Lawyer slams detention of former Khmer Rouge leader
The China Post
By Suy Se, AFP
Thursday, April 24, 2008
PHNOM PENH -- Former Khmer Rouge head of state Khieu Samphan went before Cambodia's genocide tribunal for a pre-trial hearing Wednesday, where famed French lawyer Jacques Verges branded his detention "illegal."
The judges adjourned the hearing and warned Verges over his behaviour after he said he was unable to act for his client because court documents had not been translated.
The controversial Verges, who has defended some of the world's most infamous figures, told reporters he was "indignant" to discover 16,000 pages of court documents had not been translated into French, one of the court's three official languages, for Khieu Samphan's appeal against his detention without bail.
"His detention is illegal because it has been ordered from a file to which his lawyers did not have access," the lawyer, whose notorious clients have included Nazi war criminal Klaus Barbie and Venezuelan terrorist "Carlos the Jackal," said after Khieu Samphan made his first public appearance before the U.N.-backed tribunal.
The judges said Verges and his Cambodian co-lawyer had given no indication of any such difficulties since filing their appeal on December 21, 2007, adding that all the relevant documents had been translated.
"As a consequence of the behavior of the international co-lawyer advising with effectively no notice that he will not continue to act in this appeal within the circumstances mentioned above, a warning is given to him," they said in a statement on their decision to adjourn the proceedings to a date to be decided.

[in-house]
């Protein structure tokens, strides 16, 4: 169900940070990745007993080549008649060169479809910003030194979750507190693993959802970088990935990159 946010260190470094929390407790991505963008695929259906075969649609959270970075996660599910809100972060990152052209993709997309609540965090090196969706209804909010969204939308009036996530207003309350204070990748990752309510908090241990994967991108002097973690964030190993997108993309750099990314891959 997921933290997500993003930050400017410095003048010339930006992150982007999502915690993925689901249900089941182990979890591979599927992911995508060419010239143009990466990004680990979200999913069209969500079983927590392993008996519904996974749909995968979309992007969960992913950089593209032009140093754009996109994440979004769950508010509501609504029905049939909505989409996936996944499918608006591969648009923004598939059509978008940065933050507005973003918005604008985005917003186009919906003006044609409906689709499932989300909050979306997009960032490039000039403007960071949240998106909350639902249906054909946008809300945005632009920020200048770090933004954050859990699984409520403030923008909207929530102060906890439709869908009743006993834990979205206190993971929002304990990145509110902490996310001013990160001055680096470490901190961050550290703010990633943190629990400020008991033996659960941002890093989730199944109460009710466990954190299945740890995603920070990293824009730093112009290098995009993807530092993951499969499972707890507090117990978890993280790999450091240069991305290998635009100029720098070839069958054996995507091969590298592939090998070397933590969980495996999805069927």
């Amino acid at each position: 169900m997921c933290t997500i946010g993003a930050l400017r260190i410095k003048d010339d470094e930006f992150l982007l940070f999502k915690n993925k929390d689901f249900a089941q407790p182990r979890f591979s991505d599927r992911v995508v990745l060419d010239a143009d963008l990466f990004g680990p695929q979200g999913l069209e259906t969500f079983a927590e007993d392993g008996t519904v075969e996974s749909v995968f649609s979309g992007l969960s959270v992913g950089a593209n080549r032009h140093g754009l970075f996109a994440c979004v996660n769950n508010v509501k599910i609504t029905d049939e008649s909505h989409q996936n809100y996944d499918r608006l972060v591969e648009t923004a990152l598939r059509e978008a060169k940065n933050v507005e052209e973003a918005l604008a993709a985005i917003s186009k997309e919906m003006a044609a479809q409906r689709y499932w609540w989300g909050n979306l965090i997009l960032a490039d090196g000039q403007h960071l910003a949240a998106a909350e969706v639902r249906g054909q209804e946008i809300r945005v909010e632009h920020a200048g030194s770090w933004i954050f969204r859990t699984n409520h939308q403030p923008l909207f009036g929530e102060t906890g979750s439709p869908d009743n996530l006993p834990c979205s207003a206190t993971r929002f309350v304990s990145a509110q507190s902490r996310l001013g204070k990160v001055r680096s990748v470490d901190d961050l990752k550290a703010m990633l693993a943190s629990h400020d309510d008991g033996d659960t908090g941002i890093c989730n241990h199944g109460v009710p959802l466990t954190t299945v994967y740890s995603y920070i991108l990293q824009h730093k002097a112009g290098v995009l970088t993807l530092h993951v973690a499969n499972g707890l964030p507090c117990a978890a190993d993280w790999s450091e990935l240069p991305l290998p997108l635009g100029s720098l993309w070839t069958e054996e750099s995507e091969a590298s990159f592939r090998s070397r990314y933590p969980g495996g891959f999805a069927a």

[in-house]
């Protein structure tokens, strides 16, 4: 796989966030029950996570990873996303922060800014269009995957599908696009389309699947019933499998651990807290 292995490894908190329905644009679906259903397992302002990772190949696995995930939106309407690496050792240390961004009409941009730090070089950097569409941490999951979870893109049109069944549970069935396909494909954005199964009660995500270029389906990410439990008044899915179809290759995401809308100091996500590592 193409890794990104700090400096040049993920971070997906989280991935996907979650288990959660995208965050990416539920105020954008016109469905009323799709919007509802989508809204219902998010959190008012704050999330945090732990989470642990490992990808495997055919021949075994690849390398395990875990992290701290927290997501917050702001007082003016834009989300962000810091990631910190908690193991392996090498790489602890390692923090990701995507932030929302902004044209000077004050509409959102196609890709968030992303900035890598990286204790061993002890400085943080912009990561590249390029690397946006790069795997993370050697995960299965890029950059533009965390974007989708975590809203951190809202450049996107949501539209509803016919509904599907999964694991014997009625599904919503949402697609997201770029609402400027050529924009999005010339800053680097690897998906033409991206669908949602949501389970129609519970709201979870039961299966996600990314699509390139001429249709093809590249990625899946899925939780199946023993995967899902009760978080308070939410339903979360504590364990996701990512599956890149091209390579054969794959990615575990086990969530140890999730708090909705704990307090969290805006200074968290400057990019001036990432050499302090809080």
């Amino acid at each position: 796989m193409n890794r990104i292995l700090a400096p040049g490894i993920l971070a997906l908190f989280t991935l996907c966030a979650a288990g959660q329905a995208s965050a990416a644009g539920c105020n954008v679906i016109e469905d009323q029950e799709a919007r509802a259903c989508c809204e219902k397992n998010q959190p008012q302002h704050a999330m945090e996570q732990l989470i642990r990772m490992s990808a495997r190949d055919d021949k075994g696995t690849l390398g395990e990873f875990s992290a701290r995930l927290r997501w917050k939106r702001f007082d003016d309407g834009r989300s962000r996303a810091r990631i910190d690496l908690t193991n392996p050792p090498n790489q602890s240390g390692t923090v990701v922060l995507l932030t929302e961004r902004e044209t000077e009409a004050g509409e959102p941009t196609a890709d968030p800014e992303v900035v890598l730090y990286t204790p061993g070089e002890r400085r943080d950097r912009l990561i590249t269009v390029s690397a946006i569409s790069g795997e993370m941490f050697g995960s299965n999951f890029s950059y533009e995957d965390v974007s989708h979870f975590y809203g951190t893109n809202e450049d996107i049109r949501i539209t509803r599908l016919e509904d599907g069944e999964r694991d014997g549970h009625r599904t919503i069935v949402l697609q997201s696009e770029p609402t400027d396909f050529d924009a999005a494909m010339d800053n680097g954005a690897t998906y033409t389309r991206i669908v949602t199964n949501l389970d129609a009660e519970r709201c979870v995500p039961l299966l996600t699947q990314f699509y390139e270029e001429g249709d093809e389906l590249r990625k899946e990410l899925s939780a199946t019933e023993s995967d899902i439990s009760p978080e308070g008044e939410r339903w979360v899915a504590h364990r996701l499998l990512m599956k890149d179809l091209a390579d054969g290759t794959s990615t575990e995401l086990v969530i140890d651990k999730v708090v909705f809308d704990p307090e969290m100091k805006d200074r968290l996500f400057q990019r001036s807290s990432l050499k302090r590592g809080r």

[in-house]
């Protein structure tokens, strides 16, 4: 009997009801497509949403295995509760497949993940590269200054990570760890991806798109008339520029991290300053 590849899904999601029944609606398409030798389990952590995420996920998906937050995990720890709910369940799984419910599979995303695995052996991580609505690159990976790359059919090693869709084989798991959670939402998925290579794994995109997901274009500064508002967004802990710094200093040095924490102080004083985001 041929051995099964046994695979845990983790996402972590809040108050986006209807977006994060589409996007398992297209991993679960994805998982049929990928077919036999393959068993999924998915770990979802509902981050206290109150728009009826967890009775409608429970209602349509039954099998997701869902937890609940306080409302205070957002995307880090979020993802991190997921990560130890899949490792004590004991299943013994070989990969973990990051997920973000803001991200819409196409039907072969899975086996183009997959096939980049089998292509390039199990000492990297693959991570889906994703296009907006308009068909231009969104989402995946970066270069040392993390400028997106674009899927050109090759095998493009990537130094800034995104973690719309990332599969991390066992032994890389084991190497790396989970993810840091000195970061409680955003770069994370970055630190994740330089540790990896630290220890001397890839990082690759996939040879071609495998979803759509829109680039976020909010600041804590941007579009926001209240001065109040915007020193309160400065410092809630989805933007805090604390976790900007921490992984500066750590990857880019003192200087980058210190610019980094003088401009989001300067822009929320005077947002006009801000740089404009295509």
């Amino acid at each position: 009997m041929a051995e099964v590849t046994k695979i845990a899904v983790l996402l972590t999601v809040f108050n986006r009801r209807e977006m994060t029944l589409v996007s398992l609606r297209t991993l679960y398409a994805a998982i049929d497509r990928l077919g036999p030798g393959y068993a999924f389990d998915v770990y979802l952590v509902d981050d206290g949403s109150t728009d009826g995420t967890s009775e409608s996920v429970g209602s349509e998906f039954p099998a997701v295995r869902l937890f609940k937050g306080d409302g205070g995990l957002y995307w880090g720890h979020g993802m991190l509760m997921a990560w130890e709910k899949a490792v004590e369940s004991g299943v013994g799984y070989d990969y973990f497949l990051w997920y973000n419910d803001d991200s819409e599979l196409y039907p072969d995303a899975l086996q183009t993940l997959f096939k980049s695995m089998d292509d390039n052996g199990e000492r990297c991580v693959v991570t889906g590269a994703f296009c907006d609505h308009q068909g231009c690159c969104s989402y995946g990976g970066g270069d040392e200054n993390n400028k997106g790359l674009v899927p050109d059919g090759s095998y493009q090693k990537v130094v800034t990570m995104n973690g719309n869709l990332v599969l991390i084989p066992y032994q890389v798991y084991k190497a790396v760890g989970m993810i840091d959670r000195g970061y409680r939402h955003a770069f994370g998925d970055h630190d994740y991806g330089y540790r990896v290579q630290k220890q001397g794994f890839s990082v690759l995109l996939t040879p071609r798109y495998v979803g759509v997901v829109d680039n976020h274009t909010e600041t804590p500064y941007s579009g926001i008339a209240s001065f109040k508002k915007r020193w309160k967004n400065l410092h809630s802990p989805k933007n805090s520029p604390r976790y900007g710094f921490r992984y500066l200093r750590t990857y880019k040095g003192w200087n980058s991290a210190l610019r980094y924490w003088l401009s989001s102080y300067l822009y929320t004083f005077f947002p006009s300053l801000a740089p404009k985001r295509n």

A fierce anti-colonialist, Verges, who was born in Thailand, reportedly befriended Khieu Samphan and other future Khmer Rouge leaders while at university in Paris in the 1950s.
Khieu Samphan, who was detained by the court in November on charges of war crimes and crimes against humanity, earlier listened stony-faced as head judge Prak Kimsan read out the background of the case against him.
He then told the court, which was set up to try former Khmer Rouge leaders for genocide and crimes against humanity during their brutal 1975-1979 rule, that he had lived in poverty for the past 10 years.
"I have had no job since leaving the jungle. (I have) only my wife, who struggles to feed me and my family," Khieu Samphan said in Khmer, referring to his 1998 defection from the then-dying Khmer Rouge guerrilla movement based in the remote northwest.
Khieu Samphan, who court documents say is 76, was dressed in a light-grey shirt and trousers and spoke in a quiet, hoarse voice as he addressed the three Cambodian and two foreign judges, an AFP reporter at the court said.
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